Part I: Integration of deep learning and neuroscience
Much lip service is paid to the “integration of deep learning and neuroscience”, with the goal of creating a feedback loop—deep learning for neuroscience and neuroscience for deep learning. This turns out to be hard to do in practice. The thorough and well-referenced paper Towards an Integration of Deep Learning and Neuroscience proposes primarily experiments that are not possible given current technological limitations or experiments whose potential impact on our understanding is unclear. In fact, my own PhD research may fall into the latter category. Of course I can motivate the work with vague notions of wanting to describe neural computations in terms of artificial neural networks and fostering a feedback loop between neuroscience and deep learning, but the more specific Why remains elusive. It’s not clear to me what we will actually learn or how it might fit into a larger scientific enterprise that will hopefully lead to an improved understanding of intelligent systems. This realization that I was unable to situate and justify my own research is what led me to read more philosophy of neuroscience, computation and explanation and ultimately to write this blog post.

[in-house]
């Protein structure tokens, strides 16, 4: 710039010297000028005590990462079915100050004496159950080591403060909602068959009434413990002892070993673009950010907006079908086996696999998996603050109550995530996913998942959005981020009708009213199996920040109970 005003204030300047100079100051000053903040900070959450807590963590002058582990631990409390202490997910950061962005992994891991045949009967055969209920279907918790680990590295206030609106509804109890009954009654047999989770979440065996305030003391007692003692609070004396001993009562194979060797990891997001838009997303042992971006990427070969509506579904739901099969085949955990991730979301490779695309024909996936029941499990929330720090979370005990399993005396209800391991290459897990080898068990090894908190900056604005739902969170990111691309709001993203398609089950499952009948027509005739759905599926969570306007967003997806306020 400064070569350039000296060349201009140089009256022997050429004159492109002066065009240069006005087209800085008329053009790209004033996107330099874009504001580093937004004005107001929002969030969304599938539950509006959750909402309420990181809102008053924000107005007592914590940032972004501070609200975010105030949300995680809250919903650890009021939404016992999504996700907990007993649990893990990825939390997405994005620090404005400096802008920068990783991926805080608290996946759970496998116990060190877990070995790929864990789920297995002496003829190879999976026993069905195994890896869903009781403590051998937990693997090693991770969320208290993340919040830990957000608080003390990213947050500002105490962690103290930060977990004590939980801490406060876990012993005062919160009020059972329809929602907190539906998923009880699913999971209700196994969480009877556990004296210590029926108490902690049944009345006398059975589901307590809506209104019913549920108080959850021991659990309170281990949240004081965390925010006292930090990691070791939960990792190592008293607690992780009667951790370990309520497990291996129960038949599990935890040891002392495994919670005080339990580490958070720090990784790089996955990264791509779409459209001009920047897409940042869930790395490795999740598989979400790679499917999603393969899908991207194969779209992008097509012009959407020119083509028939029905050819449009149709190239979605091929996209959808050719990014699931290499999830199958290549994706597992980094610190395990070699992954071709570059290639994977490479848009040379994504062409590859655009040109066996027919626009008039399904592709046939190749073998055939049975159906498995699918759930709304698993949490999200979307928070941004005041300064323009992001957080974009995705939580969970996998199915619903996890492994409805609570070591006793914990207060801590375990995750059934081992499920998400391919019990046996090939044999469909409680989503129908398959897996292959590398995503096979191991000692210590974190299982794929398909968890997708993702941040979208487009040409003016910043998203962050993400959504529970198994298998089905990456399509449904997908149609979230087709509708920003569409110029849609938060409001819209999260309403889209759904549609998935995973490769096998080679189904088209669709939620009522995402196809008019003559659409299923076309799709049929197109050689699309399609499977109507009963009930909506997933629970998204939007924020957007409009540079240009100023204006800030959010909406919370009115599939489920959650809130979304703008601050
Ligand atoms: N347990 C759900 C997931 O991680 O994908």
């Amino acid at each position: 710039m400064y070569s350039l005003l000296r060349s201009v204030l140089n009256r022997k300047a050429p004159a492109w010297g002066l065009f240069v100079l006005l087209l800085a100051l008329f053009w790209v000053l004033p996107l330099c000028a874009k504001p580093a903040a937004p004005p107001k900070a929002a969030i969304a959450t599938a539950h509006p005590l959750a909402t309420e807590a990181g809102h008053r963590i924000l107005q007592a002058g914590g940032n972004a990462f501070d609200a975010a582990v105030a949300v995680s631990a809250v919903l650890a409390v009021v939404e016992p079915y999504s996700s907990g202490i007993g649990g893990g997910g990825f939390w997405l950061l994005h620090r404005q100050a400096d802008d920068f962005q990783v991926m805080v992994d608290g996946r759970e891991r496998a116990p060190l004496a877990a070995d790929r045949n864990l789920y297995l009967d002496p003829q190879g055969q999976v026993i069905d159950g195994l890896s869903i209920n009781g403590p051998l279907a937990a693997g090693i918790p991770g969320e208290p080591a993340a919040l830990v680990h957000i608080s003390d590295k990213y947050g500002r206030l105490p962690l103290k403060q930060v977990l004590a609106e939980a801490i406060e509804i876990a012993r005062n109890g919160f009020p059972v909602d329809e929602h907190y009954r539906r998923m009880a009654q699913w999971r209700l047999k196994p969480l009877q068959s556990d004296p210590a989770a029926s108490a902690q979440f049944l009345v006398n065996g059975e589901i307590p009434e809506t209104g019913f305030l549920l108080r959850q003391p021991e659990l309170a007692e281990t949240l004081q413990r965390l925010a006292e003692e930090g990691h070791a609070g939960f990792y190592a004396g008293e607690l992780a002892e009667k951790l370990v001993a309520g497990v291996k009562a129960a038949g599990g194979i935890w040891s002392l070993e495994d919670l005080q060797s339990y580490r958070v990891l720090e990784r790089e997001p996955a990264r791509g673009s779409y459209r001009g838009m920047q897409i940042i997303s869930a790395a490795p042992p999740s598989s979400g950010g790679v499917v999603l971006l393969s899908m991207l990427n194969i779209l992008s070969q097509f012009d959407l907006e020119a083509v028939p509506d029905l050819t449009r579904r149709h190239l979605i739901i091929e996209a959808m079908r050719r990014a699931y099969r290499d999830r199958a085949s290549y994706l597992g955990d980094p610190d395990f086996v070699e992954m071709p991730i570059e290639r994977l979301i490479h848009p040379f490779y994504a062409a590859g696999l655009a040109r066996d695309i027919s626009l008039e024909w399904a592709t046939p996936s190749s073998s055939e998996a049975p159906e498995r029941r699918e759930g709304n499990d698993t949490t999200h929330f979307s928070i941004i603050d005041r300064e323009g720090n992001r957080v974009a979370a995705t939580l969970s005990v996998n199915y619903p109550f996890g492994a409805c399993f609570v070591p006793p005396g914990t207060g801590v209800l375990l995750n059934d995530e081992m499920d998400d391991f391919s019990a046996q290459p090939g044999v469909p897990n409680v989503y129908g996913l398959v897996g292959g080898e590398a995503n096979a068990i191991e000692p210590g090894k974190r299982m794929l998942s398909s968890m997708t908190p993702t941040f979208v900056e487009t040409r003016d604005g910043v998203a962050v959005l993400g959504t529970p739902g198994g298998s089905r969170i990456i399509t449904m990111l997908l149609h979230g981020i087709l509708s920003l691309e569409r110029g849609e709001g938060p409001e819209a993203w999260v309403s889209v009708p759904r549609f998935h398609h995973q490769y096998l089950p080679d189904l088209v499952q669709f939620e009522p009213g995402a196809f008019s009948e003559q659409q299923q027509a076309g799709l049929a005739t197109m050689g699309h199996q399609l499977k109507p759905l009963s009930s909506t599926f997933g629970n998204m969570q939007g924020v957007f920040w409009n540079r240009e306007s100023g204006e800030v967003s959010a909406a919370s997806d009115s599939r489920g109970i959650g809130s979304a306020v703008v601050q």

I think the confusion when trying to work at this intersection comes in large part from lack of agreement about what progress towards a common goal would look like. This topic came up at the inaugural Cognitive Computational Neuroscience (CCN) conference last year, which was assembled to unify the “disconnected communities of cognitive science, artificial intelligence, and neuroscience” towards the common goal of “understanding the computational principles that underlie complex behavior”. Jim DiCarlo, chairing a panel discussion, asked, “when people say they want to work together, usually there is some idea of a shared goal…some idea of what success would even look like…are we even after the same thing?” This question received a number of very different answers from the panel, demonstrating the challenge of even agreeing on a common goal. Panelist Yann LeCun stated the common goal to “explain intelligence” but this doesn’t answer the question because we disagree about what is important to explain intelligence. LeCun wants to replicate animal intelligence in artificial systems. On the other hand, for neuroscientist Jackie Gottlieb, “success means characterizing a system at a particular level of abstraction … in a way that is reproducible and solid.” She seemed to view the relationship between neuroscience and machine learning as an exchange of pieces of evidence rather than working towards a common goal. Cognitive scientist Josh Tenenbaum, stressed the importance of distinguishing between goals on different time scales and suggested that all the CCN attendees probably share some long term vision of success, even if they disagree about what to do to work towards that goal in the short term. I think that coming up with good answers to these questions is the most important hurdle to overcome right now. An integration of cognitive science, artificial intelligence and neuroscience will not be possible until we are able to motivate our research by reference to a shared definition of what it means to make progress towards the goal of understanding intelligence.